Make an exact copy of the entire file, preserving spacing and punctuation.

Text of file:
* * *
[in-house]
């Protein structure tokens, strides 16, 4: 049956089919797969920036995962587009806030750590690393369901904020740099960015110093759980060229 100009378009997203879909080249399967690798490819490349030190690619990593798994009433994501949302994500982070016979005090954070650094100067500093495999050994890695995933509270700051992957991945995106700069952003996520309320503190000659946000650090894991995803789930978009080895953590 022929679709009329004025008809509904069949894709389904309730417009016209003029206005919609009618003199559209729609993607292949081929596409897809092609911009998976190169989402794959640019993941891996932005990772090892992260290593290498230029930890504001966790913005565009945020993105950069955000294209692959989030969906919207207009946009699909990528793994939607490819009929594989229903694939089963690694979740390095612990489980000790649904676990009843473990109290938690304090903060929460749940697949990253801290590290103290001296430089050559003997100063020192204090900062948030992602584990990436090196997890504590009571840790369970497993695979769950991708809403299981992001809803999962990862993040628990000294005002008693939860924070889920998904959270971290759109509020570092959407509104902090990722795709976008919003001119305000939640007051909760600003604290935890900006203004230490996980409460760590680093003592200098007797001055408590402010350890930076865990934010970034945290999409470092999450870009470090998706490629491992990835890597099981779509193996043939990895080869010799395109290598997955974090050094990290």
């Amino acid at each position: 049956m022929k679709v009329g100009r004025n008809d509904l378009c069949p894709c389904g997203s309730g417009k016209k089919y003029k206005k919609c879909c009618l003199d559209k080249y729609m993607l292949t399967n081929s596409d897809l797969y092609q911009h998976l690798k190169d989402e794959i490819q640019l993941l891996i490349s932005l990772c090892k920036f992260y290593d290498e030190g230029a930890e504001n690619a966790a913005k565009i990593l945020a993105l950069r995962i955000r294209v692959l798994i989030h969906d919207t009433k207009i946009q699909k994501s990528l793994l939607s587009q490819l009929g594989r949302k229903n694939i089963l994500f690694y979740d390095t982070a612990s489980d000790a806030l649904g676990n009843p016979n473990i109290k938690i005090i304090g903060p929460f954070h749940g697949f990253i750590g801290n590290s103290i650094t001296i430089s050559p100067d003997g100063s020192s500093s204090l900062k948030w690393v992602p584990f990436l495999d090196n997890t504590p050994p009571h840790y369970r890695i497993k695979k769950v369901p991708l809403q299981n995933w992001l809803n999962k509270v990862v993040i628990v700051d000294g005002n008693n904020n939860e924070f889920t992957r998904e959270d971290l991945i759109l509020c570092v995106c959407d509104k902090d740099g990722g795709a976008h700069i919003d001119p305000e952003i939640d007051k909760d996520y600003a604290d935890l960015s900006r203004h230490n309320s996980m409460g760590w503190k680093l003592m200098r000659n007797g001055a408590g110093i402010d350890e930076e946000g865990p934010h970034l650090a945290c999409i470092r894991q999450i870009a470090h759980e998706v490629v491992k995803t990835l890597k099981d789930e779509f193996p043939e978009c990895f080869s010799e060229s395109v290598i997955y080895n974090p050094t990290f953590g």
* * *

[in-house]
């Protein structure tokens, strides 16, 4: 049956089919797969920036995962587009806030750590690393369901904020740099960015110093759980060229 100009378009997203879909080249399967690798490819490349030190690619990593798994009433994501949302994500982070016979005090954070650094100067500093495999050994890695995933509270700051992957991945995106700069952003996520309320503190000659946000650090894991995803789930978009080895953590 022929679709009329004025008809509904069949894709389904309730417009016209003029206005919609009618003199559209729609993607292949081929596409897809092609911009998976190169989402794959640019993941891996932005990772090892992260290593290498230029930890504001966790913005565009945020993105950069955000294209692959989030969906919207207009946009699909990528793994939607490819009929594989229903694939089963690694979740390095612990489980000790649904676990009843473990109290938690304090903060929460749940697949990253801290590290103290001296430089050559003997100063020192204090900062948030992602584990990436090196997890504590009571840790369970497993695979769950991708809403299981992001809803999962990862993040628990000294005002008693939860924070889920998904959270971290759109509020570092959407509104902090990722795709976008919003001119305000939640007051909760600003604290935890900006203004230490996980409460760590680093003592200098007797001055408590402010350890930076865990934010970034945290999409470092999450870009470090998706490629491992990835890597099981779509193996043939990895080869010799395109290598997955974090050094990290």
């Amino acid at each position: 049956m022929k679709v009329g100009r004025n008809d509904l378009c069949p894709c389904g997203s309730g417009k016209k089919y003029k206005k919609c879909c009618l003199d559209k080249y729609m993607l292949t399967n081929s596409d897809l797969y092609q911009h998976l690798k190169d989402e794959i490819q640019l993941l891996i490349s932005l990772c090892k920036f992260y290593d290498e030190g230029a930890e504001n690619a966790a913005k565009i990593l945020a993105l950069r995962i955000r294209v692959l798994i989030h969906d919207t009433k207009i946009q699909k994501s990528l793994l939607s587009q490819l009929g594989r949302k229903n694939i089963l994500f690694y979740d390095t982070a612990s489980d000790a806030l649904g676990n009843p016979n473990i109290k938690i005090i304090g903060p929460f954070h749940g697949f990253i750590g801290n590290s103290i650094t001296i430089s050559p100067d003997g100063s020192s500093s204090l900062k948030w690393v992602p584990f990436l495999d090196n997890t504590p050994p009571h840790y369970r890695i497993k695979k769950v369901p991708l809403q299981n995933w992001l809803n999962k509270v990862v993040i628990v700051d000294g005002n008693n904020n939860e924070f889920t992957r998904e959270d971290l991945i759109l509020c570092v995106c959407d509104k902090d740099g990722g795709a976008h700069i919003d001119p305000e952003i939640d007051k909760d996520y600003a604290d935890l960015s900006r203004h230490n309320s996980m409460g760590w503190k680093l003592m200098r000659n007797g001055a408590g110093i402010d350890e930076e946000g865990p934010h970034l650090a945290c999409i470092r894991q999450i870009a470090h759980e998706v490629v491992k995803t990835l890597k099981d789930e779509f193996p043939e978009c990895f080869s010799e060229s395109v290598i997955y080895n974090p050094t990290f953590g």